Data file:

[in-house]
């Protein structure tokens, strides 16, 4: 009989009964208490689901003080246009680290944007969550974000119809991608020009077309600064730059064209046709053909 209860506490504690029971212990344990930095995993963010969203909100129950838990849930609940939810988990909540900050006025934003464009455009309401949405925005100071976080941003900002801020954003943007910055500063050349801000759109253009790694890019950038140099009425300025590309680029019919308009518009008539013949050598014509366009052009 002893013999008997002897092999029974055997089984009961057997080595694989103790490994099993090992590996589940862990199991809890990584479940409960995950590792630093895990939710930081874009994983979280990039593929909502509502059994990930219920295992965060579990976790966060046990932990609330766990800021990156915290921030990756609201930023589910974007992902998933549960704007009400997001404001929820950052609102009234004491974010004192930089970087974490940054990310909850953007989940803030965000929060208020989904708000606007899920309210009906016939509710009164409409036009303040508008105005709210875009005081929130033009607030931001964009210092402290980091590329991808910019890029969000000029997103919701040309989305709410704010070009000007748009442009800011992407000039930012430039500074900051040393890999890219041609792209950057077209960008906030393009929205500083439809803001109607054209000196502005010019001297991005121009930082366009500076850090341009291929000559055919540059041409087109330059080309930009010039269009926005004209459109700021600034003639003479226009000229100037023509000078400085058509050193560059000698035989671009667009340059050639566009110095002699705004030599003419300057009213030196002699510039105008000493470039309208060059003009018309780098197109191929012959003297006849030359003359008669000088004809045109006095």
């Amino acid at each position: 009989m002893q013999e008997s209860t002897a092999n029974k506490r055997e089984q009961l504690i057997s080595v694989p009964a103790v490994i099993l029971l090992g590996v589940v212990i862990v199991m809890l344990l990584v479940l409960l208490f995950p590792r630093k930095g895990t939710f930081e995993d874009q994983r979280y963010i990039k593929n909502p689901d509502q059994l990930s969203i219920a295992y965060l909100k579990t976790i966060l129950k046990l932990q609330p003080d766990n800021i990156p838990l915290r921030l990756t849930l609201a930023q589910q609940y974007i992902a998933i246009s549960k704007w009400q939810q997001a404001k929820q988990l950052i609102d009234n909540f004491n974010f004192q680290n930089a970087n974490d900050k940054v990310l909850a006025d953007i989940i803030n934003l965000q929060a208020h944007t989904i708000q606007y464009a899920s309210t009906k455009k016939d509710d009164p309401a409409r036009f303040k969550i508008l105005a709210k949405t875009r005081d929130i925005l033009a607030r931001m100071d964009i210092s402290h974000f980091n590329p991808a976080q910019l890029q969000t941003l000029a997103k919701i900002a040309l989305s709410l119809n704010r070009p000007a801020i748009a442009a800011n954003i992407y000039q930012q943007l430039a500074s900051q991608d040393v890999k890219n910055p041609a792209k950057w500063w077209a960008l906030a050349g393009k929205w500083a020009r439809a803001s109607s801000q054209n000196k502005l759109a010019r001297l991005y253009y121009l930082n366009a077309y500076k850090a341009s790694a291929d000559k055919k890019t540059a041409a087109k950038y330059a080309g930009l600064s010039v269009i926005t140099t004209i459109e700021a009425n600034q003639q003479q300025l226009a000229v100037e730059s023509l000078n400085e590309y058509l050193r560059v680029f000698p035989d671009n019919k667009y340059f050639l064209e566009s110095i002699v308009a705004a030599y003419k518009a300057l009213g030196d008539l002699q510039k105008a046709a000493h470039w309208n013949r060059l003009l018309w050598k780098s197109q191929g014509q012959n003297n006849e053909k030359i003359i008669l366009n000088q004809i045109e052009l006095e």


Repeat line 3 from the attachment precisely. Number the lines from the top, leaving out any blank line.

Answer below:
């Amino acid at each position: 009989m002893q013999e008997s209860t002897a092999n029974k506490r055997e089984q009961l504690i057997s080595v694989p009964a103790v490994i099993l029971l090992g590996v589940v212990i862990v199991m809890l344990l990584v479940l409960l208490f995950p590792r630093k930095g895990t939710f930081e995993d874009q994983r979280y963010i990039k593929n909502p689901d509502q059994l990930s969203i219920a295992y965060l909100k579990t976790i966060l129950k046990l932990q609330p003080d766990n800021i990156p838990l915290r921030l990756t849930l609201a930023q589910q609940y974007i992902a998933i246009s549960k704007w009400q939810q997001a404001k929820q988990l950052i609102d009234n909540f004491n974010f004192q680290n930089a970087n974490d900050k940054v990310l909850a006025d953007i989940i803030n934003l965000q929060a208020h944007t989904i708000q606007y464009a899920s309210t009906k455009k016939d509710d009164p309401a409409r036009f303040k969550i508008l105005a709210k949405t875009r005081d929130i925005l033009a607030r931001m100071d964009i210092s402290h974000f980091n590329p991808a976080q910019l890029q969000t941003l000029a997103k919701i900002a040309l989305s709410l119809n704010r070009p000007a801020i748009a442009a800011n954003i992407y000039q930012q943007l430039a500074s900051q991608d040393v890999k890219n910055p041609a792209k950057w500063w077209a960008l906030a050349g393009k929205w500083a020009r439809a803001s109607s801000q054209n000196k502005l759109a010019r001297l991005y253009y121009l930082n366009a077309y500076k850090a341009s790694a291929d000559k055919k890019t540059a041409a087109k950038y330059a080309g930009l600064s010039v269009i926005t140099t004209i459109e700021a009425n600034q003639q003479q300025l226009a000229v100037e730059s023509l000078n400085e590309y058509l050193r560059v680029f000698p035989d671009n019919k667009y340059f050639l064209e566009s110095i002699v308009a705004a030599y003419k518009a300057l009213g030196d008539l002699q510039k105008a046709a000493h470039w309208n013949r060059l003009l018309w050598k780098s197109q191929g014509q012959n003297n006849e053909k030359i003359i008669l366009n000088q004809i045109e052009l006095e």